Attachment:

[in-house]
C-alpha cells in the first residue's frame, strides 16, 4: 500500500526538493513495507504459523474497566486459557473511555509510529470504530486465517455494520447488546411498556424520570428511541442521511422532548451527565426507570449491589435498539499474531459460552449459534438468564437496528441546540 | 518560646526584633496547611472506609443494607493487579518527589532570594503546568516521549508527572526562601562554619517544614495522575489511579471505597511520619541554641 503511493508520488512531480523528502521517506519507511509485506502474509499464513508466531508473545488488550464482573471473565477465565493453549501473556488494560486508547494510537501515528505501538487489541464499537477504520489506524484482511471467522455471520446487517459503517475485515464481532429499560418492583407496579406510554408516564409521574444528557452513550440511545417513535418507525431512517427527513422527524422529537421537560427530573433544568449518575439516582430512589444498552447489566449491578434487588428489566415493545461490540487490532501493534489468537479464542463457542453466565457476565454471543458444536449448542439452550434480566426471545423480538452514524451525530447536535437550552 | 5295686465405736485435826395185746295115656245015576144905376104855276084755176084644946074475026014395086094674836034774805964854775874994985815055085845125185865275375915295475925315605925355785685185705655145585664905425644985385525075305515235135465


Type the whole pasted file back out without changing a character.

[in-house]
C-alpha cells in the first residue's frame, strides 16, 4: 500500500526538493513495507504459523474497566486459557473511555509510529470504530486465517455494520447488546411498556424520570428511541442521511422532548451527565426507570449491589435498539499474531459460552449459534438468564437496528441546540 | 518560646526584633496547611472506609443494607493487579518527589532570594503546568516521549508527572526562601562554619517544614495522575489511579471505597511520619541554641 503511493508520488512531480523528502521517506519507511509485506502474509499464513508466531508473545488488550464482573471473565477465565493453549501473556488494560486508547494510537501515528505501538487489541464499537477504520489506524484482511471467522455471520446487517459503517475485515464481532429499560418492583407496579406510554408516564409521574444528557452513550440511545417513535418507525431512517427527513422527524422529537421537560427530573433544568449518575439516582430512589444498552447489566449491578434487588428489566415493545461490540487490532501493534489468537479464542463457542453466565457476565454471543458444536449448542439452550434480566426471545423480538452514524451525530447536535437550552 | 5295686465405736485435826395185746295115656245015576144905376104855276084755176084644946074475026014395086094674836034774805964854775874994985815055085845125185865275375915295475925315605925355785685185705655145585664905425644985385525075305515235135465